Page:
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K-School Runs $1M Deficit Due To Extra Faculty


Due mainly to unexpected success in faculty recruiting, the Kennedy School of Government is expected to run a deficit of roughly $1 million this year, Dean Joseph Nye said in an interview yesterday.

Last year, the school ran a deficit of roughly $900,000, he said.

Since last fall, the Kennedy School has offered positions to 11 professors at other schools, 10 of whom accepted posts as tenured faculty.

Nye said he only expected about half those professors to accept the offers, which has caused a short-term increase in capital expenditures.

The deficit amounts to roughly 2 percent of the school's operating budget, and Nye said he is confident that the budget shortfall will not continue in the future.

"We will grow out of it, partially from the additional research these professors will generate and partially from the success of the Capital Campaign," Nye said. "I'm not worried about the deficit."

Nye said the deficit for this year was also increased due to a $500,000 series of expenditures to improve the school's information technology systems.

Provost Albert Carnesale, who is the former dean of the Kennedy School, said in an interview last month that many of the appointments that have been announced in the last year came from recruitment efforts begun under his tenure two to three years ago.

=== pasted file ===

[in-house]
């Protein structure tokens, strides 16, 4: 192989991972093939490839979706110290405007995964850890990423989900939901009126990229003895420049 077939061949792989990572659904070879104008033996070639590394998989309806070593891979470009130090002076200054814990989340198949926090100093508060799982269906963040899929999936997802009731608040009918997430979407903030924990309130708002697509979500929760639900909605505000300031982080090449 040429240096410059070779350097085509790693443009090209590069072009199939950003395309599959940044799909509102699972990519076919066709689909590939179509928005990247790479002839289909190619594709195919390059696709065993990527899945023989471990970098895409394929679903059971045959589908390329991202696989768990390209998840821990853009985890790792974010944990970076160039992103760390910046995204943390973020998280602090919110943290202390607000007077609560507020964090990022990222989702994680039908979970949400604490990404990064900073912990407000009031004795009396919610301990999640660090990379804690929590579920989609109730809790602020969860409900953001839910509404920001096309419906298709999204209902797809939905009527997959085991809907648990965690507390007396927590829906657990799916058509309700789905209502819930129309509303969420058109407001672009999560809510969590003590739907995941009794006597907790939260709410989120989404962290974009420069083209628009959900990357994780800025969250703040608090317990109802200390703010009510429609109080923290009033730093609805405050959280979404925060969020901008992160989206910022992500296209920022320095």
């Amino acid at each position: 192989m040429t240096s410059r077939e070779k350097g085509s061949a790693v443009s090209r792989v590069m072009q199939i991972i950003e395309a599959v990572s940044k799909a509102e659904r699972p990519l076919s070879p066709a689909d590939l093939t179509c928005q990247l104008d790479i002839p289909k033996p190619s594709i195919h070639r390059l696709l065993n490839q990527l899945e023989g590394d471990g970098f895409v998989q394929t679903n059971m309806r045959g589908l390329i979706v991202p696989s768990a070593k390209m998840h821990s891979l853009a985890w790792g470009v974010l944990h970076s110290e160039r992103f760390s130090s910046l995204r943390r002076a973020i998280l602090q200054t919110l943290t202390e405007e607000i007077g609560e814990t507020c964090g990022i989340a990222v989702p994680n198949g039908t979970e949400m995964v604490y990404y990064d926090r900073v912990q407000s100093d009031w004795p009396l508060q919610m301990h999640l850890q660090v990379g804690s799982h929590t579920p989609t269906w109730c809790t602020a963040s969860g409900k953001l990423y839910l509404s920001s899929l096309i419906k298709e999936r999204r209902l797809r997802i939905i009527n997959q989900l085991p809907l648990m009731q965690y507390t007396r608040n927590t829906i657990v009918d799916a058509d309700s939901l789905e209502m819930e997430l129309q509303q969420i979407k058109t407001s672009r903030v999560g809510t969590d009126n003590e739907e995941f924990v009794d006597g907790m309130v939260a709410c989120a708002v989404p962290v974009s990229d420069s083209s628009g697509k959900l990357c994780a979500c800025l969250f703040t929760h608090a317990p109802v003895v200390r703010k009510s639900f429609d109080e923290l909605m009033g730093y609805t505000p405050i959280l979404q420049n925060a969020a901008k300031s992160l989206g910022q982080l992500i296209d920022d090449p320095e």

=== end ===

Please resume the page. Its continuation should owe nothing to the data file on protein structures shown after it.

The plans for most appointments were not finalized, however, until Nye took over as dean last December, Carnesale said.

Carnesale said that when plans for the new appointments were made, he did not anticipate that all of the new faculty members would come at the same time and that the school had not planned financially for this contingency.

"It may be a bit of a worry for Dean Nye right now, but it's a price far more than worth paying," Carnesale said.

Fundraising efforts at the school will soon cover the costs of the increase in professors, Nye said. The school has now raised approximately $100 million of its $125 million goal in the University-wide, $2.1 billion capital campaign.

When the campaign is over, newly raised funds will be used to endow new faculty chairs at the school, Nye said, resulting in a real increase in the size of the school's faculty.

Previously, the school had not planned to enlarge the size of its faculty but to increase the ratio of tenured faculty members to associate faculty members, Carnesale said.

The Kennedy School has already seen the effects of the new faculty members. Admissions yields this year are higher than ever, and the average test scores of newly-admitted students have also broken previous records, Nye said.

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